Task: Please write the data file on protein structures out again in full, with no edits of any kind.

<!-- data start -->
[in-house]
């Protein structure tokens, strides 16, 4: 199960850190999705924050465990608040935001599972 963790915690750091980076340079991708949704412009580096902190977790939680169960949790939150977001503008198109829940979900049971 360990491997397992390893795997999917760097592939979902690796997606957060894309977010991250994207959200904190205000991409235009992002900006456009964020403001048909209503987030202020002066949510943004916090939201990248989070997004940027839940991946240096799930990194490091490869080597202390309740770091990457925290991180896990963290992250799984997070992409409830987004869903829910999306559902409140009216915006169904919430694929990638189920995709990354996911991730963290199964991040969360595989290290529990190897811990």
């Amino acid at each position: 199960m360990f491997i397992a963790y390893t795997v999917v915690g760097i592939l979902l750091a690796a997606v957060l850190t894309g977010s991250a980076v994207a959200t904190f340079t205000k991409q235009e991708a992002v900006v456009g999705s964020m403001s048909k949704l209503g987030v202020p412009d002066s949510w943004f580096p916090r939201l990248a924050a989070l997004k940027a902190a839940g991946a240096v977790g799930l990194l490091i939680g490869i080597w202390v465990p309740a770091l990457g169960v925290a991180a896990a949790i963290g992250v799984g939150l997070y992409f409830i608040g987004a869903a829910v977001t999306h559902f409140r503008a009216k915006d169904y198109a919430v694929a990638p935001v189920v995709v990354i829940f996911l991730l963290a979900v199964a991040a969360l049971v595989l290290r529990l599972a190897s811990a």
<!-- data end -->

[in-house]
């Protein structure tokens, strides 16, 4: 199960850190999705924050465990608040935001599972 963790915690750091980076340079991708949704412009580096902190977790939680169960949790939150977001503008198109829940979900049971 360990491997397992390893795997999917760097592939979902690796997606957060894309977010991250994207959200904190205000991409235009992002900006456009964020403001048909209503987030202020002066949510943004916090939201990248989070997004940027839940991946240096799930990194490091490869080597202390309740770091990457925290991180896990963290992250799984997070992409409830987004869903829910999306559902409140009216915006169904919430694929990638189920995709990354996911991730963290199964991040969360595989290290529990190897811990």
């Amino acid at each position: 199960m360990f491997i397992a963790y390893t795997v999917v915690g760097i592939l979902l750091a690796a997606v957060l850190t894309g977010s991250a980076v994207a959200t904190f340079t205000k991409q235009e991708a992002v900006v456009g999705s964020m403001s048909k949704l209503g987030v202020p412009d002066s949510w943004f580096p916090r939201l990248a924050a989070l997004k940027a902190a839940g991946a240096v977790g799930l990194l490091i939680g490869i080597w202390v465990p309740a770091l990457g169960v925290a991180a896990a949790i963290g992250v799984g939150l997070y992409f409830i608040g987004a869903a829910v977001t999306h559902f409140r503008a009216k915006d169904y198109a919430v694929a990638p935001v189920v995709v990354i829940f996911l991730l963290a979900v199964a991040a969360l049971v595989l290290r529990l599972a190897s811990a």